Important Information for Parents regarding CARES Act federal stimulus checks
On March 27, 2020, Congress passed and President Trump signed into law the Coronavirus Aid, Relief, and Economic Security (CARES) Act (the “Act”). The Act, in part, provides qualifying individuals with a recovery rebate of up to $1,200 (or $2,400 if married and filing jointly), plus up to $500 for each qualifying child.
Please be advised…
The economic impact payments (stimulus payments) made to eligible noncustodial parents who owe past-due child support and who are subject to intercept under the Federal Income Tax Refund Offset Program will be offset by the amount of past-due child support.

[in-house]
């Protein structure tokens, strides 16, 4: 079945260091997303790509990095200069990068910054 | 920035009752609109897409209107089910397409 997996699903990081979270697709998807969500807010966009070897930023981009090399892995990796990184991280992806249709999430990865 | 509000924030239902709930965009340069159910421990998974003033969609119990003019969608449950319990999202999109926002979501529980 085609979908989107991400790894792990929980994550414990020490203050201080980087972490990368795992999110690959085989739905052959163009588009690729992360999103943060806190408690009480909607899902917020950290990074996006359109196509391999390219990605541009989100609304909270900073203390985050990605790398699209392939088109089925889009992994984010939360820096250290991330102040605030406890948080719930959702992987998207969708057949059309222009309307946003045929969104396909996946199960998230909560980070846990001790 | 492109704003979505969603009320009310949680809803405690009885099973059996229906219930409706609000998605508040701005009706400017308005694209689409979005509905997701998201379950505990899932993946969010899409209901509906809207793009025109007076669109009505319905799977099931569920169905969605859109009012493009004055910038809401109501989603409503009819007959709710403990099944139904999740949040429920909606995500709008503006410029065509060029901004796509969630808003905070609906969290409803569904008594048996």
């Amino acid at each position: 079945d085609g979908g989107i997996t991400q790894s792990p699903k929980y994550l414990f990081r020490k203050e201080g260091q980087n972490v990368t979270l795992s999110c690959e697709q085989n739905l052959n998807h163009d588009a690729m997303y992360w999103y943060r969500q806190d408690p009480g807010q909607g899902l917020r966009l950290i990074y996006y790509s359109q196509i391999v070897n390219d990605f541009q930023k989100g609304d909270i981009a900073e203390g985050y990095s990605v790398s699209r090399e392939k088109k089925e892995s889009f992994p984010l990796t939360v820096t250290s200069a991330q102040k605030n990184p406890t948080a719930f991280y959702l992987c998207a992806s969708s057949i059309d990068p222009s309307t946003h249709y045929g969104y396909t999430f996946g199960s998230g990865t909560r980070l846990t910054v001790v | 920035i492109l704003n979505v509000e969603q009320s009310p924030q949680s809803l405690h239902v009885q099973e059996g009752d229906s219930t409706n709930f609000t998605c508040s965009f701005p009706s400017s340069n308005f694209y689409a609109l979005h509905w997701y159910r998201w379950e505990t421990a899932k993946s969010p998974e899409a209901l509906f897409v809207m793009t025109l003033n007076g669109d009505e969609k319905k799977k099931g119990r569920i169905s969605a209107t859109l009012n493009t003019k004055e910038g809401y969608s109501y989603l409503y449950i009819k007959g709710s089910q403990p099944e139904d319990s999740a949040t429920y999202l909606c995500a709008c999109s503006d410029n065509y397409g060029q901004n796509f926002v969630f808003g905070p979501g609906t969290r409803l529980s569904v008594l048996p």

The CARES Act does not provide states the option to suspend federal interception.
This action takes place prior to the funds being received by the state Child Support Services Division.
The Department of Social Services operates under federal and state laws and policies to:
- Establish fatherhood
- Set realistic orders
- Collect payments
- Reduce child support debt
However, DSS does not operate alone; DSS works closely with:
- Partners in the 46 Clerks of Court offices
- The hospitals across the state
- Employers and financial institutions across the country
- Other states and the federal government to ensure cases are handled appropriately when they cross state lines.
Community partners such as:
- The United Way
- The Center for Fathers and Families
- Modify Child Support SC
- SC Judicial Department - Self-Represented Litigation Visitation Packets
- South Carolina Coalition Against Domestic Violence and Sexual Assault
- SC Legal Services
- Safe Place South Carolina
- Office of Child Support Enforcement